Important things you should know about financial aid.
Financial Aid and Your Bill
Your bill is due the fifth day of classes each term. A tuition deferment prevents cancellation of registration for non-payment of fees, and temporarily prevents assessment of the late payment fee. Financial aid is paid on the sixth day of classes after enrollment is confirmed.
Financial Aid and Your Enrollment
Enrollment statuses are the same for every semester: fall, spring, and summer. Enrollment requires that you are an active degree seeking student. Most financial aid awards require at least half-time attendance and many programs require full-time attendance.
Verification is a federal requirement. Roughly 30% of all FAFSA filers are selected for verification. This process requires schools to collect documentation to check the accuracy of the FAFSA information and correct discrepant data. If selected, verification must be complete before financial aid can be awarded/paid.
Student loans are a form of financial aid that must be repaid, in contrast to other forms of financial aid such as scholarships and grants.
Award Terms and Conditions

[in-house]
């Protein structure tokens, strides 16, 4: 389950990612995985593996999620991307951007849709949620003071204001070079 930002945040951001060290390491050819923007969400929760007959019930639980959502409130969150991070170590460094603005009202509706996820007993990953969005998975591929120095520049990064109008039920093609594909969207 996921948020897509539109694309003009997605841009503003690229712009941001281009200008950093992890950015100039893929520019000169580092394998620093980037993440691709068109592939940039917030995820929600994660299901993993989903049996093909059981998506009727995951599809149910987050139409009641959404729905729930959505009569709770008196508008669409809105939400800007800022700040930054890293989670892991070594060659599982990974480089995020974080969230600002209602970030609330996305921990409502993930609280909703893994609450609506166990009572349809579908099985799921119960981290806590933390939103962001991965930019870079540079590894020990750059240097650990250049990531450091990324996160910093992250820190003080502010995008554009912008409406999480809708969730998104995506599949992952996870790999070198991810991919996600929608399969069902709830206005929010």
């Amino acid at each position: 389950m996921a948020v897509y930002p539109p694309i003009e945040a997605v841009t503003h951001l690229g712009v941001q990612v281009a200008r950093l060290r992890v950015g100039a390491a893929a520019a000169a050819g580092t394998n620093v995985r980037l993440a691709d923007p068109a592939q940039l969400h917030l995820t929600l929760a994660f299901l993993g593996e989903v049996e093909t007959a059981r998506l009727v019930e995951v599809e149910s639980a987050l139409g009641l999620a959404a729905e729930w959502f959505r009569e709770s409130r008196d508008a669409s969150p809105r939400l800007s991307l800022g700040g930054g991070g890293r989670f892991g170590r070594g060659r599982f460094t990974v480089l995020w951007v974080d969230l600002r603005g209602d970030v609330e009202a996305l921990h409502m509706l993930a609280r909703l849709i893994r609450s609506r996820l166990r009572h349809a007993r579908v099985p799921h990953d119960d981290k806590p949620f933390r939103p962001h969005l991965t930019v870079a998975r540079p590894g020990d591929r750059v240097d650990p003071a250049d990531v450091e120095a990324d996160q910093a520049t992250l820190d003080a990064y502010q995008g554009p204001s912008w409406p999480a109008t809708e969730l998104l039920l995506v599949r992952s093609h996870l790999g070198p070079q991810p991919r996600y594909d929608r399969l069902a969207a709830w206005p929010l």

Review the terms and conditions at the links provided. Award terms and conditions must be accepted in OASIS before you review your financial aid offers.
Federal Work Study
The FWS Program allows students who show financial need to earn a portion of their educational expenses through meaningful employment. The program is administered by University Scholarships & Financial Aid Services (USFAS). For more information check our Federal Work Study program information page link to the right.
Summer Aid Eligibility
The amount of aid you can receive for summer will depend on the length of the summer session(s) in which you enroll. Your aid will be initially based on enrollment in summer C session (10 weeks), but your aid amount may be reduced if you end up enrolling in summer A only or summer B only. For example, if you are in summer A only, your cost of attendance will reflect 6 weeks of expenses.
What If I Drop Some Classes or Withdraw?
The decision about whether or not to drop a class or withdraw is an academic issue; however, it is your responsibility to understand the financial implications of this decision. Dropping classes may jeopardize future student aid eligibility, including scholarships & student loans. Click the links for more information.